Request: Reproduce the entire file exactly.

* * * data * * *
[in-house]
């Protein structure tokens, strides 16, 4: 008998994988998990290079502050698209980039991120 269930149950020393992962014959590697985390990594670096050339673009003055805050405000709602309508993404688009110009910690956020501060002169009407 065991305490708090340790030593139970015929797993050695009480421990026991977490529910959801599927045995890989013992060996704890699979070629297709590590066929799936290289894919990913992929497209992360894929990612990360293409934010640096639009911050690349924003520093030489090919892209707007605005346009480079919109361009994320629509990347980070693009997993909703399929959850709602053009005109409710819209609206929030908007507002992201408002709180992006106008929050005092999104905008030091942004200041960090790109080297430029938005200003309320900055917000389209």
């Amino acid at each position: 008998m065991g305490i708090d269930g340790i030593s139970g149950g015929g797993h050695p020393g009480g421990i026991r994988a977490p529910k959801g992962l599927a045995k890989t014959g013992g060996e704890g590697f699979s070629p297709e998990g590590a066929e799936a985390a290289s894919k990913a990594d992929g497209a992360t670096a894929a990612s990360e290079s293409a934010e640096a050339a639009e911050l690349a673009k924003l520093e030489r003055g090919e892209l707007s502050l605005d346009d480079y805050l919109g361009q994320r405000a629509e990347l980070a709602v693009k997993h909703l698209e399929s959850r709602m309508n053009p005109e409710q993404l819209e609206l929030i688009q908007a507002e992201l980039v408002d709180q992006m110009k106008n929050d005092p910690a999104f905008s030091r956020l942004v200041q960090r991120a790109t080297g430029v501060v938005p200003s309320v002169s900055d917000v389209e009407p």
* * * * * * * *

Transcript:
[in-house]
């Protein structure tokens, strides 16, 4: 008998994988998990290079502050698209980039991120 269930149950020393992962014959590697985390990594670096050339673009003055805050405000709602309508993404688009110009910690956020501060002169009407 065991305490708090340790030593139970015929797993050695009480421990026991977490529910959801599927045995890989013992060996704890699979070629297709590590066929799936290289894919990913992929497209992360894929990612990360293409934010640096639009911050690349924003520093030489090919892209707007605005346009480079919109361009994320629509990347980070693009997993909703399929959850709602053009005109409710819209609206929030908007507002992201408002709180992006106008929050005092999104905008030091942004200041960090790109080297430029938005200003309320900055917000389209």
């Amino acid at each position: 008998m065991g305490i708090d269930g340790i030593s139970g149950g015929g797993h050695p020393g009480g421990i026991r994988a977490p529910k959801g992962l599927a045995k890989t014959g013992g060996e704890g590697f699979s070629p297709e998990g590590a066929e799936a985390a290289s894919k990913a990594d992929g497209a992360t670096a894929a990612s990360e290079s293409a934010e640096a050339a639009e911050l690349a673009k924003l520093e030489r003055g090919e892209l707007s502050l605005d346009d480079y805050l919109g361009q994320r405000a629509e990347l980070a709602v693009k997993h909703l698209e399929s959850r709602m309508n053009p005109e409710q993404l819209e609206l929030i688009q908007a507002e992201l980039v408002d709180q992006m110009k106008n929050d005092p910690a999104f905008s030091r956020l942004v200041q960090r991120a790109t080297g430029v501060v938005p200003s309320v002169s900055d917000v389209e009407p």